Goldman has had just one quarterly loss in five years under Blankfein, 57. Still, the New York–based firm also has paid the largest fine the Securities and Exchange Commission ever has levied on a Wall Street firm.

    From the Bloomberg Markets magazine Most Influential 50.

  13. Robert Diamond
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    Robert Diamond

    CEO
    Barclays Plc
    The American built the Barclays Capital investment bank, capping the effort with the acquisition of Lehman Brothers Holdings Inc.’s U.S. operations. The unit’s success won Diamond, 60, the top job at the London financial institution.

    From the Bloomberg Markets magazine Most Influential 50.

  14. Jamie Dimon
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    Jamie Dimon

    Chairman
    JPMorgan Chase & Co.
    The JPMorgan Chase CEO emerged from the crisis as head of the world's third-most-profitable financial institution. 

    From the Bloomberg Markets magazine Most Influential 50.

  15. James Gorman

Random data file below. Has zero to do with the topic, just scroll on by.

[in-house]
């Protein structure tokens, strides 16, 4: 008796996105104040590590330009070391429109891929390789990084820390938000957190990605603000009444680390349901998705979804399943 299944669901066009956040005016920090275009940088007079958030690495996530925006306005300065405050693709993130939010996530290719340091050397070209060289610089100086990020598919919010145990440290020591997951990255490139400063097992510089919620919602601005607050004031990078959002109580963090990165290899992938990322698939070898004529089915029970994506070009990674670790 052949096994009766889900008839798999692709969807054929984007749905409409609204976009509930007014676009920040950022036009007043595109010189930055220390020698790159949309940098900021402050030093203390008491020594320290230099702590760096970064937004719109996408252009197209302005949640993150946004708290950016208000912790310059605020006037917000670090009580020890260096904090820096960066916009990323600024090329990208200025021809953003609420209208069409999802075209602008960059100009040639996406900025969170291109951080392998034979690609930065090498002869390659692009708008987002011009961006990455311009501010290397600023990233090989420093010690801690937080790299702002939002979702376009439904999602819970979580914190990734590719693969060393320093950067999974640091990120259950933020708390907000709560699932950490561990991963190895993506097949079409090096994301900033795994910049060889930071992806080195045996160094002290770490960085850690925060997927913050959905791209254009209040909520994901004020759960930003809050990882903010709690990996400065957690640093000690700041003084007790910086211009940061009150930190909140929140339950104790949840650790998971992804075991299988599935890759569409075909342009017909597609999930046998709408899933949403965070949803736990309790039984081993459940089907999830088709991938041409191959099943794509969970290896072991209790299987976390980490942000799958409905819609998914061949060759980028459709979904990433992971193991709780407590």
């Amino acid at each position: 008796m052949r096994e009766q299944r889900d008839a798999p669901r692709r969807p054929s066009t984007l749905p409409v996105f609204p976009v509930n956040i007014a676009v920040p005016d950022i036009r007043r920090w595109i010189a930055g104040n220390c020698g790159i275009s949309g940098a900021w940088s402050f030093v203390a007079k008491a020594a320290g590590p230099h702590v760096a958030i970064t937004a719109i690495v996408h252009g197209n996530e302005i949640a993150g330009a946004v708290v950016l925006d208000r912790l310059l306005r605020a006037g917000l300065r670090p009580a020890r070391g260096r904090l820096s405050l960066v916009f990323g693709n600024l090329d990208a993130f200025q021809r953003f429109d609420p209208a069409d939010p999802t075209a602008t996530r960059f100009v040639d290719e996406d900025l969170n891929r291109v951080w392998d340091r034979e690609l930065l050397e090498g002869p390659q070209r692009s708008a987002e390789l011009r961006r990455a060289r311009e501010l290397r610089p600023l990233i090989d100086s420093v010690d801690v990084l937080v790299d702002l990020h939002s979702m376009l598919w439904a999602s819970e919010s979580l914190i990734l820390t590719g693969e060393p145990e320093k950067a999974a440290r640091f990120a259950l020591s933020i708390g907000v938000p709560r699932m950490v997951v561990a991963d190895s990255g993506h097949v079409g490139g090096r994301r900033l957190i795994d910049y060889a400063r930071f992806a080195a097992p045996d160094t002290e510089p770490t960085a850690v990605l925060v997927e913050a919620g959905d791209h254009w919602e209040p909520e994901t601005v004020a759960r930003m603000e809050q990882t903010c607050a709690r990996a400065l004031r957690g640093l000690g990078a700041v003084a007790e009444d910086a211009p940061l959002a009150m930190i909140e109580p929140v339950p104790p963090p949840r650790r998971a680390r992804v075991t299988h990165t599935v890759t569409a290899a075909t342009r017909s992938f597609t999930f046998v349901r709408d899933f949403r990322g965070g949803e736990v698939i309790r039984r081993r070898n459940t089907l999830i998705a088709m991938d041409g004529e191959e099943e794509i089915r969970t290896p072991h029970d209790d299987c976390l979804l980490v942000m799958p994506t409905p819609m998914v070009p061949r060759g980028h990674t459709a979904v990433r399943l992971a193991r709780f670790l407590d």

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    James Gorman

    CEO
    Morgan Stanley
    He pitched clients more than 400 times in 2010, helping put Morgan Stanley on top in both merger advisory and equity underwriting. Gorman, 53, joined Dimon in asking regulators to consider the cumulative effect of new banking rules.

    From the Bloomberg Markets magazine Most Influential 50.

  16. Stuart Gulliver
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    Stuart Gulliver

    CEO
    HSBC Holdings Plc
    Like Diamond and Jain, Gulliver, 52, rose to the top job via the investment bank. Gulliver, however, has never worked outside HSBC, the world’s third- biggest bank by market capitalization.

    From the Bloomberg Markets magazine Most Influential 50.

  17. Anshu Jain
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    Anshu Jain

    Corporate and Investment Bank Chief
    Deutsche Bank AG
    He runs operations with more than 70 percent of total company revenue. The bank will split its top job rather than lose Jain, 48, a native of Jaipur, India. Co- CEO Juergen Fitschen will oversee all things German, including political duties.

  18. Jiang Jianqing
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    Jiang Jianqing

    Chairman